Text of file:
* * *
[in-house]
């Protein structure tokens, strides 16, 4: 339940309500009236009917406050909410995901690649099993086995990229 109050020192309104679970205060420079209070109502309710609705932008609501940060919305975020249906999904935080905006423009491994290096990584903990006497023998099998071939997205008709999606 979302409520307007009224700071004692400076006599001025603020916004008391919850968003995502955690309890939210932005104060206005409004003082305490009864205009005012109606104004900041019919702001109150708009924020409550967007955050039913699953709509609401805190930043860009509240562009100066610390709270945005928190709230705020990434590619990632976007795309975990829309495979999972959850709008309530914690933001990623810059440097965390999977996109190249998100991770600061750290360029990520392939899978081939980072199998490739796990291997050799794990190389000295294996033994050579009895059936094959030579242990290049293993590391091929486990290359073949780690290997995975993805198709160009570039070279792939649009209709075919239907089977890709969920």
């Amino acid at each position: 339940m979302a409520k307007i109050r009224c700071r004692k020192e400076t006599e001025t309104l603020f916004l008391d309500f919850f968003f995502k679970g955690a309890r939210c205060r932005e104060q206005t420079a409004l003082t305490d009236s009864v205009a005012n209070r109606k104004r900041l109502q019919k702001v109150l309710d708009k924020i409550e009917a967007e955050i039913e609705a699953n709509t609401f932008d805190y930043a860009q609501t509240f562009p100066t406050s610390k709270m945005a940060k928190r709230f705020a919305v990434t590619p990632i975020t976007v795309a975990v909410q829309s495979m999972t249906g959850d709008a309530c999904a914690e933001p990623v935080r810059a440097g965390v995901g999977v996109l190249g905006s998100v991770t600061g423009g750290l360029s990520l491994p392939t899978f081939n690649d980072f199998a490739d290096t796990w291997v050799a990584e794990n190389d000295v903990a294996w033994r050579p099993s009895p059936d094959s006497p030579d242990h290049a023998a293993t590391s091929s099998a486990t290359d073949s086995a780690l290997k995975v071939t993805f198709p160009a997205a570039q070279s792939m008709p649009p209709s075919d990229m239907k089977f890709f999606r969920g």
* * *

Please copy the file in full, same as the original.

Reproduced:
[in-house]
């Protein structure tokens, strides 16, 4: 339940309500009236009917406050909410995901690649099993086995990229 109050020192309104679970205060420079209070109502309710609705932008609501940060919305975020249906999904935080905006423009491994290096990584903990006497023998099998071939997205008709999606 979302409520307007009224700071004692400076006599001025603020916004008391919850968003995502955690309890939210932005104060206005409004003082305490009864205009005012109606104004900041019919702001109150708009924020409550967007955050039913699953709509609401805190930043860009509240562009100066610390709270945005928190709230705020990434590619990632976007795309975990829309495979999972959850709008309530914690933001990623810059440097965390999977996109190249998100991770600061750290360029990520392939899978081939980072199998490739796990291997050799794990190389000295294996033994050579009895059936094959030579242990290049293993590391091929486990290359073949780690290997995975993805198709160009570039070279792939649009209709075919239907089977890709969920």
């Amino acid at each position: 339940m979302a409520k307007i109050r009224c700071r004692k020192e400076t006599e001025t309104l603020f916004l008391d309500f919850f968003f995502k679970g955690a309890r939210c205060r932005e104060q206005t420079a409004l003082t305490d009236s009864v205009a005012n209070r109606k104004r900041l109502q019919k702001v109150l309710d708009k924020i409550e009917a967007e955050i039913e609705a699953n709509t609401f932008d805190y930043a860009q609501t509240f562009p100066t406050s610390k709270m945005a940060k928190r709230f705020a919305v990434t590619p990632i975020t976007v795309a975990v909410q829309s495979m999972t249906g959850d709008a309530c999904a914690e933001p990623v935080r810059a440097g965390v995901g999977v996109l190249g905006s998100v991770t600061g423009g750290l360029s990520l491994p392939t899978f081939n690649d980072f199998a490739d290096t796990w291997v050799a990584e794990n190389d000295v903990a294996w033994r050579p099993s009895p059936d094959s006497p030579d242990h290049a023998a293993t590391s091929s099998a486990t290359d073949s086995a780690l290997k995975v071939t993805f198709p160009a997205a570039q070279s792939m008709p649009p209709s075919d990229m239907k089977f890709f999606r969920g």